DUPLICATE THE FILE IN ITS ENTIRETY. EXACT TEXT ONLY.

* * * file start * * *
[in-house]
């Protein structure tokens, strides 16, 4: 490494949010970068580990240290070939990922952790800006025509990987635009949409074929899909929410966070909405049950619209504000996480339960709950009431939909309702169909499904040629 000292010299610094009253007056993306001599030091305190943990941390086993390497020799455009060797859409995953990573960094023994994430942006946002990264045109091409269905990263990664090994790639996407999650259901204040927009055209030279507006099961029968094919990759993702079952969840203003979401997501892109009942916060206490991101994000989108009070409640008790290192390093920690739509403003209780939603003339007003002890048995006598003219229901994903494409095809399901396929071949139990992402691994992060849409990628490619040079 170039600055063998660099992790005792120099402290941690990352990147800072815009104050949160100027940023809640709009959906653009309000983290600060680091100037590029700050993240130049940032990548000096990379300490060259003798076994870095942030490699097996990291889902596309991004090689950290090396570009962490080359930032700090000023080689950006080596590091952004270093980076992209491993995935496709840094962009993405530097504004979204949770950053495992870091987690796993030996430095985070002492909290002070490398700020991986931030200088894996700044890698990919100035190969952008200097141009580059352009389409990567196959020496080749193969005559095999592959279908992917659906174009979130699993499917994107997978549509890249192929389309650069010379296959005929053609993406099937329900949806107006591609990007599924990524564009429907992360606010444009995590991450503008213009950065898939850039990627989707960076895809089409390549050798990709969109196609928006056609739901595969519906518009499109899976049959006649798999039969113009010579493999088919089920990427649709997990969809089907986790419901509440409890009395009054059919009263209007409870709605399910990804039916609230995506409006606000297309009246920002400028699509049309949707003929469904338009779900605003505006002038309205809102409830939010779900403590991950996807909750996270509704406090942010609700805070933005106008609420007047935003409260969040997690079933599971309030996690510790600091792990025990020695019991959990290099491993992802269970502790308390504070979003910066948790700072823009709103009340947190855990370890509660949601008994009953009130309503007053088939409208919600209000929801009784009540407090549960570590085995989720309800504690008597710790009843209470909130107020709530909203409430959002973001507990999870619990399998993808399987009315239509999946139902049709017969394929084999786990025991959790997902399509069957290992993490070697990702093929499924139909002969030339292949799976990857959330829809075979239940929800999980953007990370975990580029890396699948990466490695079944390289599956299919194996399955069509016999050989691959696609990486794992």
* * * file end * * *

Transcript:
[in-house]
């Protein structure tokens, strides 16, 4: 490494949010970068580990240290070939990922952790800006025509990987635009949409074929899909929410966070909405049950619209504000996480339960709950009431939909309702169909499904040629 000292010299610094009253007056993306001599030091305190943990941390086993390497020799455009060797859409995953990573960094023994994430942006946002990264045109091409269905990263990664090994790639996407999650259901204040927009055209030279507006099961029968094919990759993702079952969840203003979401997501892109009942916060206490991101994000989108009070409640008790290192390093920690739509403003209780939603003339007003002890048995006598003219229901994903494409095809399901396929071949139990992402691994992060849409990628490619040079 170039600055063998660099992790005792120099402290941690990352990147800072815009104050949160100027940023809640709009959906653009309000983290600060680091100037590029700050993240130049940032990548000096990379300490060259003798076994870095942030490699097996990291889902596309991004090689950290090396570009962490080359930032700090000023080689950006080596590091952004270093980076992209491993995935496709840094962009993405530097504004979204949770950053495992870091987690796993030996430095985070002492909290002070490398700020991986931030200088894996700044890698990919100035190969952008200097141009580059352009389409990567196959020496080749193969005559095999592959279908992917659906174009979130699993499917994107997978549509890249192929389309650069010379296959005929053609993406099937329900949806107006591609990007599924990524564009429907992360606010444009995590991450503008213009950065898939850039990627989707960076895809089409390549050798990709969109196609928006056609739901595969519906518009499109899976049959006649798999039969113009010579493999088919089920990427649709997990969809089907986790419901509440409890009395009054059919009263209007409870709605399910990804039916609230995506409006606000297309009246920002400028699509049309949707003929469904338009779900605003505006002038309205809102409830939010779900403590991950996807909750996270509704406090942010609700805070933005106008609420007047935003409260969040997690079933599971309030996690510790600091792990025990020695019991959990290099491993992802269970502790308390504070979003910066948790700072823009709103009340947190855990370890509660949601008994009953009130309503007053088939409208919600209000929801009784009540407090549960570590085995989720309800504690008597710790009843209470909130107020709530909203409430959002973001507990999870619990399998993808399987009315239509999946139902049709017969394929084999786990025991959790997902399509069957290992993490070697990702093929499924139909002969030339292949799976990857959330829809075979239940929800999980953007990370975990580029890396699948990466490695079944390289599956299919194996399955069509016999050989691959696609990486794992």